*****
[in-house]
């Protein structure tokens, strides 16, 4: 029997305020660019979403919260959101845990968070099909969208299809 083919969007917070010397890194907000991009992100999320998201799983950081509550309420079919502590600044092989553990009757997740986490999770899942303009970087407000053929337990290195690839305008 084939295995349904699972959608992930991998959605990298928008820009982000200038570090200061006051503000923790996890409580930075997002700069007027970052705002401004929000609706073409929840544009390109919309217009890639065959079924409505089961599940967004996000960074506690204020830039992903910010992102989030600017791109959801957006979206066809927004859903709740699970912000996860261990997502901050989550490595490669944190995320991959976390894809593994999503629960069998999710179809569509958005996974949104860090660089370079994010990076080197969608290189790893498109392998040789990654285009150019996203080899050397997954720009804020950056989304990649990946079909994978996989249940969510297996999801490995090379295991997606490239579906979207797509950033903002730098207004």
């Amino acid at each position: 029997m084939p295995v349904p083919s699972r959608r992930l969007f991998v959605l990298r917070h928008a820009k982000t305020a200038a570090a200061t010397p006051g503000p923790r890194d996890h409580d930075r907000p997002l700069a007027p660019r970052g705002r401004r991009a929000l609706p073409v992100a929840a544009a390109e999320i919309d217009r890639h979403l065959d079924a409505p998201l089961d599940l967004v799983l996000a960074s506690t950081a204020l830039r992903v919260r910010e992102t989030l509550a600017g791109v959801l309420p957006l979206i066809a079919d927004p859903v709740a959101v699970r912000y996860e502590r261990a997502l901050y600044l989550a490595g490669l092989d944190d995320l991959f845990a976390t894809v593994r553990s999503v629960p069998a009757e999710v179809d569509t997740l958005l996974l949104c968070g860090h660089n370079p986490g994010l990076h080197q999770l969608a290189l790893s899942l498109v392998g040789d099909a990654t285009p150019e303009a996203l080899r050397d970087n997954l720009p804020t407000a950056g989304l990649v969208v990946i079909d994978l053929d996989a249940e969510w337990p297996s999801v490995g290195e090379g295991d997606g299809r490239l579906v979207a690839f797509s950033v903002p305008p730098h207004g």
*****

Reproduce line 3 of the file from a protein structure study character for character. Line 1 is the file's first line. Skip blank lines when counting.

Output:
């Amino acid at each position: 029997m084939p295995v349904p083919s699972r959608r992930l969007f991998v959605l990298r917070h928008a820009k982000t305020a200038a570090a200061t010397p006051g503000p923790r890194d996890h409580d930075r907000p997002l700069a007027p660019r970052g705002r401004r991009a929000l609706p073409v992100a929840a544009a390109e999320i919309d217009r890639h979403l065959d079924a409505p998201l089961d599940l967004v799983l996000a960074s506690t950081a204020l830039r992903v919260r910010e992102t989030l509550a600017g791109v959801l309420p957006l979206i066809a079919d927004p859903v709740a959101v699970r912000y996860e502590r261990a997502l901050y600044l989550a490595g490669l092989d944190d995320l991959f845990a976390t894809v593994r553990s999503v629960p069998a009757e999710v179809d569509t997740l958005l996974l949104c968070g860090h660089n370079p986490g994010l990076h080197q999770l969608a290189l790893s899942l498109v392998g040789d099909a990654t285009p150019e303009a996203l080899r050397d970087n997954l720009p804020t407000a950056g989304l990649v969208v990946i079909d994978l053929d996989a249940e969510w337990p297996s999801v490995g290195e090379g295991d997606g299809r490239l579906v979207a690839f797509s950033v903002p305008p730098h207004g």